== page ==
As it looks increasingly likely that former President Trump’s Senate impeachment trial will end in acquittal, many Democrats are hoping for a swift trial as short as “a matter of days” — and are ready to move on key items of President Biden’s agenda, starting with delivering a $1.9 trillion Covid relief package.
“I think that there should be a trial and it can be relatively expeditious, a matter of days, not weeks,” said Sen. Richard Blumenthal, Democrat from Connecticut to CNN’s Jim Sciutto on Thursday.
Democrats are sensitive to ensuring Trump has a full trial with clear evidence. But they worry a long trial will compete for floor time with Biden’s long list of legislative priorities — like his large Covid relief package — and getting his Cabinet and other top government officials confirmed.
Democrats are also arguing that because there is only one article of impeachment — incitement of insurrection — and lawmakers all witnessed the events firsthand, the proceedings should be able to move quickly.
New Jersey Democratic Sen. Bob Menendez said “I don’t think based upon the limited nature of the impeachment article that it should take anywhere near the last impeachment (trial)” — which took almost three weeks.
“This is a much less complicated set of facts than when we were dealing with Ukraine,” added Democratic Sen. Chris Murphy, referring to Trump’s first Senate impeachment trial where he was charged with two articles of impeachment, one for pressuring Ukrainian officials to investigate his political rival, at the time, Biden.
It’s not yet clear how long Trump’s impeachment trial will last — and the length will depend, in part, on how long House impeachment managers take to present their case, how long Trump’s defense team takes to respond, and when senators are ready to vote on a final judgement.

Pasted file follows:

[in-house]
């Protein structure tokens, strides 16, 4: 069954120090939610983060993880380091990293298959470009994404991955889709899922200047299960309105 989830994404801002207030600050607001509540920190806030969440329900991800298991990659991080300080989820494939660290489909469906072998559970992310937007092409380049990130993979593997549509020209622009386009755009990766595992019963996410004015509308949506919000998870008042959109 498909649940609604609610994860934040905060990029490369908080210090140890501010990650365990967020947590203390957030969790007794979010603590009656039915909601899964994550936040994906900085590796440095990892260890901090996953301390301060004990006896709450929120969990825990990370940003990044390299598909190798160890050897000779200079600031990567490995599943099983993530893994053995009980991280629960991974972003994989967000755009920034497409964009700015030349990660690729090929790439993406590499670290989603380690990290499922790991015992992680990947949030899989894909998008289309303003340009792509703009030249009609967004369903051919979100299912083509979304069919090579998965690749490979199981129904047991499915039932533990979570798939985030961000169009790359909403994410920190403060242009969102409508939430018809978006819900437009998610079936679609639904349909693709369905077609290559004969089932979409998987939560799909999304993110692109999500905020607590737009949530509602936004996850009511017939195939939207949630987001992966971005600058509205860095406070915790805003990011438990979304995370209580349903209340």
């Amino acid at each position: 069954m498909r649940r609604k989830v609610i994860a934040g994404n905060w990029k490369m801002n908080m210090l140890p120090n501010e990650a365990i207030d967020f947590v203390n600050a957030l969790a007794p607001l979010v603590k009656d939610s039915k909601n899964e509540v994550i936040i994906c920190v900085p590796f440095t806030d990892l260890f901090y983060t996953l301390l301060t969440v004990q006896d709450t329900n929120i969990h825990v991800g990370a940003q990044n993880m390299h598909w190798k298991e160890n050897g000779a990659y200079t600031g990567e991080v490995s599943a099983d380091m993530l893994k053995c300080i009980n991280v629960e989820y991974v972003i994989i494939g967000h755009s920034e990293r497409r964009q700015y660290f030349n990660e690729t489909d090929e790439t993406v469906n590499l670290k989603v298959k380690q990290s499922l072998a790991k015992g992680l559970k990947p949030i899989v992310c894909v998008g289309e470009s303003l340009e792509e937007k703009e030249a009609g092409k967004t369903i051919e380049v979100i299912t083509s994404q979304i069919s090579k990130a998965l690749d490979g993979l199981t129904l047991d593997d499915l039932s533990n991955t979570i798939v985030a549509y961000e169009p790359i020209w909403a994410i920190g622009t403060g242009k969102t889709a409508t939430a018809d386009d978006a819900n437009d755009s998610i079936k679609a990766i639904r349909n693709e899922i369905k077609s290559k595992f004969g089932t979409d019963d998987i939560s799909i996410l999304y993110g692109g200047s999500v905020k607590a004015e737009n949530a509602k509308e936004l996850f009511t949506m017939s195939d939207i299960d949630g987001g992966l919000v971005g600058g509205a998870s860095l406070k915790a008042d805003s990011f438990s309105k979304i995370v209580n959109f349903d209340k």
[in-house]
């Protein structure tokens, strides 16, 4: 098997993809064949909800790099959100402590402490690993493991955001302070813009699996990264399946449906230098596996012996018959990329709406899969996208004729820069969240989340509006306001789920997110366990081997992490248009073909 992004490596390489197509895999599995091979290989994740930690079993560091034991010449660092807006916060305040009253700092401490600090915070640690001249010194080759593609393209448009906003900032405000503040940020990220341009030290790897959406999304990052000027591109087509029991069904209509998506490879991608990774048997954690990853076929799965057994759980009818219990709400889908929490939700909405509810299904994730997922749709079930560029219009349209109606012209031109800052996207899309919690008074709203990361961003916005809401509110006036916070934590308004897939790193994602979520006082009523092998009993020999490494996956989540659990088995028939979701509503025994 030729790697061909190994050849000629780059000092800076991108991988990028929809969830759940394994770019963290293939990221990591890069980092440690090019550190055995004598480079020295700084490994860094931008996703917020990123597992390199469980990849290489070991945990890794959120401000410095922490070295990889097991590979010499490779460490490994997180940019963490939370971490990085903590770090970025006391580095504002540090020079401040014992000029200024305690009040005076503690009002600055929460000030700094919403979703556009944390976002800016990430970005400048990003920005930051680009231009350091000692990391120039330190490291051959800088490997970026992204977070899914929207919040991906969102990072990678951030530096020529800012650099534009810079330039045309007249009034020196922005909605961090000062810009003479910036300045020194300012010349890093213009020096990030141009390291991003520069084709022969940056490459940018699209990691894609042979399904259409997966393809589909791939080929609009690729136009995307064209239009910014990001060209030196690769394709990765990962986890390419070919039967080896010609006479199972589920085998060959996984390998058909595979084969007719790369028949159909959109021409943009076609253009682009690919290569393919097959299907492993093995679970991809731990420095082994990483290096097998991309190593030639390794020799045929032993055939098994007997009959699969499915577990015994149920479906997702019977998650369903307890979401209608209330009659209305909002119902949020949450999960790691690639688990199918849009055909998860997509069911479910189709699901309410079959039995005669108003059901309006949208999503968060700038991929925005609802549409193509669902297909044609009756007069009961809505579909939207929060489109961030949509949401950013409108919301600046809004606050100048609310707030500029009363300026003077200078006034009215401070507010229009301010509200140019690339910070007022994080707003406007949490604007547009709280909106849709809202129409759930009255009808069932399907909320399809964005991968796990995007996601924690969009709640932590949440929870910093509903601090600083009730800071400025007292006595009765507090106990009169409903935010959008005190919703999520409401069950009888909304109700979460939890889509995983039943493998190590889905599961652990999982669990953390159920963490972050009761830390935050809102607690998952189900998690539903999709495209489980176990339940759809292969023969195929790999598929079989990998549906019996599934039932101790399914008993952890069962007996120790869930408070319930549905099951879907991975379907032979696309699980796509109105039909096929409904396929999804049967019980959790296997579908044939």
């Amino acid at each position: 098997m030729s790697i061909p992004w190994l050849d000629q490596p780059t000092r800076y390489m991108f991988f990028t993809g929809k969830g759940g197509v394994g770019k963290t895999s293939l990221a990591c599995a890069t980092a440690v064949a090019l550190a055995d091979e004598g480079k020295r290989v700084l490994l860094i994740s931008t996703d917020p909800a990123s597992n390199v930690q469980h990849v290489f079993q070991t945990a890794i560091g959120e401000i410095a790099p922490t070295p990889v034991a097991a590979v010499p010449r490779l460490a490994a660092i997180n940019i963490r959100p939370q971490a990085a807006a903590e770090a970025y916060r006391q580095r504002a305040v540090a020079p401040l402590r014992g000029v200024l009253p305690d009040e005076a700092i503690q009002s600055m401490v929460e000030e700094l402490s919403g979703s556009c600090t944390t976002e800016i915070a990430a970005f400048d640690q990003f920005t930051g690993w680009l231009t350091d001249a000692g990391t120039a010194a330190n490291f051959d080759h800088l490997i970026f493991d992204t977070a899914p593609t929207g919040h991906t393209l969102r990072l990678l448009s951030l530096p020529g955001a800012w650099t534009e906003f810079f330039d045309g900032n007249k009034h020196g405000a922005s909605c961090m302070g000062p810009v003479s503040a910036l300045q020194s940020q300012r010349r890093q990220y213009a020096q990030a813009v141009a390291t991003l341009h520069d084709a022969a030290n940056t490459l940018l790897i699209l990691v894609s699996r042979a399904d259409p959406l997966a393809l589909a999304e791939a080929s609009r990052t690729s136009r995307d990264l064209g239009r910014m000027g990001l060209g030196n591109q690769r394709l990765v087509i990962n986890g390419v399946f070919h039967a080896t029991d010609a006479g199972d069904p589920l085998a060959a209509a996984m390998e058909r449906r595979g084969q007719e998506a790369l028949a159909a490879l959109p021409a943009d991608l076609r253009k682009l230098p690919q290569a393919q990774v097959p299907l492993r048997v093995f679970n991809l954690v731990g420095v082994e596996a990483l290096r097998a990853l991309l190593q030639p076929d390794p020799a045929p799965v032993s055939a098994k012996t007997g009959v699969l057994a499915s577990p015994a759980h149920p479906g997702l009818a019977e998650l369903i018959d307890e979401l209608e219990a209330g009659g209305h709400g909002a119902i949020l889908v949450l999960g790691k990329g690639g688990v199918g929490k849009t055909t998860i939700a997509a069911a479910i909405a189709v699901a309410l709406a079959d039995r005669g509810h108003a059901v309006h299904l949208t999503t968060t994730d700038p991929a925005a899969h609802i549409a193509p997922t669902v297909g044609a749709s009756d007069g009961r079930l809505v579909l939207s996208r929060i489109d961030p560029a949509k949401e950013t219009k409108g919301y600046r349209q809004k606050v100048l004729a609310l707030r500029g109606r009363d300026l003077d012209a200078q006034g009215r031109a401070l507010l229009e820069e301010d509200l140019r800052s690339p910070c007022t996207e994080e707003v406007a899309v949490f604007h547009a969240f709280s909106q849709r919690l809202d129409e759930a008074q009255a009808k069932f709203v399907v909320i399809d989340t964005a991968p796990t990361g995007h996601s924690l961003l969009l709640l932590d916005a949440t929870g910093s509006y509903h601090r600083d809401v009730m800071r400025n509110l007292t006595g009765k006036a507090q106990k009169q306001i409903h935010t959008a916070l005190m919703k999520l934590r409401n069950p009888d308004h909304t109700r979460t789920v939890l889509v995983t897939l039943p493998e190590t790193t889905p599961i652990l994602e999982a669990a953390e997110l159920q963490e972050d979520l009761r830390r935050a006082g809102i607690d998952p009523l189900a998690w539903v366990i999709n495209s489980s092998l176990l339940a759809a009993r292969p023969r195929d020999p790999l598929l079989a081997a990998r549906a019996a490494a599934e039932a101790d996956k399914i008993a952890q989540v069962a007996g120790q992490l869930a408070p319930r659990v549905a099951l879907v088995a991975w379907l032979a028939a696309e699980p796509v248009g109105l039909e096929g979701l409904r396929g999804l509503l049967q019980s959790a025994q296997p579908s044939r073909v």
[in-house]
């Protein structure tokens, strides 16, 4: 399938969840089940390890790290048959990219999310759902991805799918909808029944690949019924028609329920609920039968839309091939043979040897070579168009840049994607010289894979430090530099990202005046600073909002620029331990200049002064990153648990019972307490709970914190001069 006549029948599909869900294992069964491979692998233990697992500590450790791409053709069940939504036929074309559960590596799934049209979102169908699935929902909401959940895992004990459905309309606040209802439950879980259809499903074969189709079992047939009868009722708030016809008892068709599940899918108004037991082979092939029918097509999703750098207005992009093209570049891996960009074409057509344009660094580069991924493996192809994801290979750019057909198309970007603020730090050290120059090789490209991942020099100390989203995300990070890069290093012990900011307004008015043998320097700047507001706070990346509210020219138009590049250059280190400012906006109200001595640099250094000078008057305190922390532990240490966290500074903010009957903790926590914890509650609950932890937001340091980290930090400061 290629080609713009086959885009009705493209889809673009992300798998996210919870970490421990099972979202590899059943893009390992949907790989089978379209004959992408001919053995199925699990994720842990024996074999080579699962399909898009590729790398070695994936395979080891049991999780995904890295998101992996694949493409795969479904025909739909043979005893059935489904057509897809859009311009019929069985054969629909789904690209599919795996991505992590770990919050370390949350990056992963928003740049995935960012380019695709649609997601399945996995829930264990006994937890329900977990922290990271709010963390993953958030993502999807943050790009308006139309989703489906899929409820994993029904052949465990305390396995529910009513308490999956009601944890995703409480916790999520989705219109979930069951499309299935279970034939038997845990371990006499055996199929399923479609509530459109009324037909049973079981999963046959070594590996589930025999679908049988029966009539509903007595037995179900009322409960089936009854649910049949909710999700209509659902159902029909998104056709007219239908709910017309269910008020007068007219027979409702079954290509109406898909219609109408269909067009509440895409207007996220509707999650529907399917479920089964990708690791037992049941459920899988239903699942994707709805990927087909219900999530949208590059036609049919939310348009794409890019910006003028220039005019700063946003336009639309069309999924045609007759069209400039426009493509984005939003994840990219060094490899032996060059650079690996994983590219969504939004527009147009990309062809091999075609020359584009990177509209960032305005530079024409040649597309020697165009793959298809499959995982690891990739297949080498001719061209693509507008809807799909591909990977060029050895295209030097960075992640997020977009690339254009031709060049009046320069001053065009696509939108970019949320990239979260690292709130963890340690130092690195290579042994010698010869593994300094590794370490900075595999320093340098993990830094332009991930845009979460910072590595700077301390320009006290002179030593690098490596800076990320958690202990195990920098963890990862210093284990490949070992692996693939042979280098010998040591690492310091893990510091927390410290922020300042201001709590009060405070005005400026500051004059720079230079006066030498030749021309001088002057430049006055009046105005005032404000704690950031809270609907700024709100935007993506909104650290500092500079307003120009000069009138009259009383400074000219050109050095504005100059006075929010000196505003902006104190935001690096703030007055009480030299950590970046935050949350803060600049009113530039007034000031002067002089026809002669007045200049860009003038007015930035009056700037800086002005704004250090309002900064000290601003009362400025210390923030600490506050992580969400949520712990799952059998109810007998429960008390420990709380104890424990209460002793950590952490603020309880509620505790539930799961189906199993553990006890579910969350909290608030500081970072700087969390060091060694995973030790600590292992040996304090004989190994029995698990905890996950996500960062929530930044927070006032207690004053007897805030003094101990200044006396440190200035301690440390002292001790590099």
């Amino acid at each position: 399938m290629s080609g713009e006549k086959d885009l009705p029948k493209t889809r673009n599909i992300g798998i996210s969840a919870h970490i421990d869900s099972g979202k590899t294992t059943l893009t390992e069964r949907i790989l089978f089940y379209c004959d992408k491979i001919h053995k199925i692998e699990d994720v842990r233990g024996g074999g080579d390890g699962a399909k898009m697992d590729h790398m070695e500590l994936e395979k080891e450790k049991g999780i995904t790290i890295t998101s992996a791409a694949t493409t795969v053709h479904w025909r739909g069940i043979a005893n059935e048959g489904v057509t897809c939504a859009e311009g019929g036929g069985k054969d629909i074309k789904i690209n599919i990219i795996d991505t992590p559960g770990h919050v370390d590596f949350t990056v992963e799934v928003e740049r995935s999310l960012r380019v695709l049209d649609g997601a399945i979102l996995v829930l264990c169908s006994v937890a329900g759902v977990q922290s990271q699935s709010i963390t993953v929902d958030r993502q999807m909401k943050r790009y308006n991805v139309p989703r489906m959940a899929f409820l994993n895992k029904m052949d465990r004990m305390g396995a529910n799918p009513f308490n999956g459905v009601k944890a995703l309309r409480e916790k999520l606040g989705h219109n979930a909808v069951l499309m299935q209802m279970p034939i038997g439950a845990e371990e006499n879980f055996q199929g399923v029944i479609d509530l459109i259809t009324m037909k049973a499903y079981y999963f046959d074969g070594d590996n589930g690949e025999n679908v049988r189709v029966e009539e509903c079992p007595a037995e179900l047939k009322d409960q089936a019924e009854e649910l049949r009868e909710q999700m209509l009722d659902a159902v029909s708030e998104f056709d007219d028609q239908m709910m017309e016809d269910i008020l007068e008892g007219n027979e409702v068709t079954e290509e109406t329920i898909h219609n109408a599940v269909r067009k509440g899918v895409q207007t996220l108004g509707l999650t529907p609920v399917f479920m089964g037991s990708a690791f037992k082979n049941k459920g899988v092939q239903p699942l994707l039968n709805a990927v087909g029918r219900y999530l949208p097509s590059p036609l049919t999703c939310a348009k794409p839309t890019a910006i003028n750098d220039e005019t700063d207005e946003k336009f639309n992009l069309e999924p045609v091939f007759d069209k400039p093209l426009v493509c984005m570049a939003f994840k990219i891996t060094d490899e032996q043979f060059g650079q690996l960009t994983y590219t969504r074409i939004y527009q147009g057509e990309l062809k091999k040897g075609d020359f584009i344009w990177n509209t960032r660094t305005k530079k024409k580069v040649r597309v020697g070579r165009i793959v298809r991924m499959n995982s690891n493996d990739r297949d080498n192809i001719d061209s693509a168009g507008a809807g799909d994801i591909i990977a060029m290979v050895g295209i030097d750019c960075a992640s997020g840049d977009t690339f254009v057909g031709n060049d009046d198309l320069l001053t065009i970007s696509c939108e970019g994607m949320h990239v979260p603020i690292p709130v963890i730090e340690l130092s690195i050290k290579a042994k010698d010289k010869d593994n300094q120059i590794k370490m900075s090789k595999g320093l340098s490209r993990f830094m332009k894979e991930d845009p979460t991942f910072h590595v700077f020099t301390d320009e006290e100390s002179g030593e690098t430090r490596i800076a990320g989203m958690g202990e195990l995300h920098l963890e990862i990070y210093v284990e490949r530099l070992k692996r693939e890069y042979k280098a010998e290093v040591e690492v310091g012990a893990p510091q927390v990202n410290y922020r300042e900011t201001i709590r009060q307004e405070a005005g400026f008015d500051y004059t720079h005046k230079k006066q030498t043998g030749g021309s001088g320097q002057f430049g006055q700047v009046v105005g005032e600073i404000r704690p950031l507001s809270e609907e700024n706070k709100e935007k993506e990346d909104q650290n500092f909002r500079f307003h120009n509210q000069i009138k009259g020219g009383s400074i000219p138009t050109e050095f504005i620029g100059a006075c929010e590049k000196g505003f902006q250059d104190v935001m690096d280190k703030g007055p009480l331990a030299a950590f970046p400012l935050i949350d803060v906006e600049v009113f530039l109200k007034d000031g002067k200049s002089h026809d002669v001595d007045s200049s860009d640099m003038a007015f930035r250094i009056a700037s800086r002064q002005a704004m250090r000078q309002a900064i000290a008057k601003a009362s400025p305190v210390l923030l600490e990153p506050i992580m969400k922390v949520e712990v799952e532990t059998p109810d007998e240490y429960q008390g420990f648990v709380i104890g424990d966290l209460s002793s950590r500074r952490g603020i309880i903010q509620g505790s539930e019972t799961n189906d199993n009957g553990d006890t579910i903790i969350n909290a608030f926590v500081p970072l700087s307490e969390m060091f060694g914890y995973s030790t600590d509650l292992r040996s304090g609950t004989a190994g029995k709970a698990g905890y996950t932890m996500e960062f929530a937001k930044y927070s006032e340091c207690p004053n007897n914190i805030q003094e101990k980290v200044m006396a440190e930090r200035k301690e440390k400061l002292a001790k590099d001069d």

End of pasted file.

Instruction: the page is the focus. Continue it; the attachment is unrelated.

“The House has to make a decision about how much time it's gonna take and what evidence it wants to put forward” and Trump’s legal team “has to get at least equal time, and probably more so that the fairness of the proceeding’s assured,” Sen. Sheldon Whitehouse, Democrat from Rhode Island, told reporters on Wednesday.
Now that Democrats have won the presidency, House and Senate, they’re anxious to start moving on Biden’s $1.9 trillion relief legislation after settling for a smaller stimulus package in December, which Democratic leaders said was just a start.
“To do a trial knowing you'll get 55 votes at the max, seems to me to be not the right prioritization of our time right now. Obviously we do a trial, maybe we can do it fast, but my top priority is Covid relief... and getting the Biden Cabinet approved,” said Virginia Democratic Sen. Tim Kaine.
“I would hope that we deal with that as quickly as possible to start addressing the needs of working families,” said Vermont Independent Sen. Bernie Sanders on Wednesday.
Sen. Brian Schatz, Democrat from Hawaii, said Thursday there’s “no reason” Trump’s trial should take weeks when “we don't even have a full complement of a Biden Cabinet nominees who have been confirmed.”
Many Democrats also argue since the senators themselves were witnesses to the attack — there may not be a need to drag out the trial longer than a few days or a week.
Whitehouse also speculated Wednesday that perhaps it’ll be in Trump’s best interest, as well, to have a quick trial.
“It may very well be perceived by Trump's team and to be in his interest to minimize, minimize, minimize, rather than draw him out and continue the emphasis on this sort of episode,” he added.
Numerous Democrats and Republicans alike have pointed to the vote on Kentucky Republican Sen. Rand Paul’s point of order to vote on the constitutionality of Trump’s impeachment trial on Tuesday as an indicator for how the trial’s final vote will likely land. Only five Republicans joined all Democrats to kill Paul’s motion and there is no sense that anywhere close to 17 Republicans could get to yes at this point.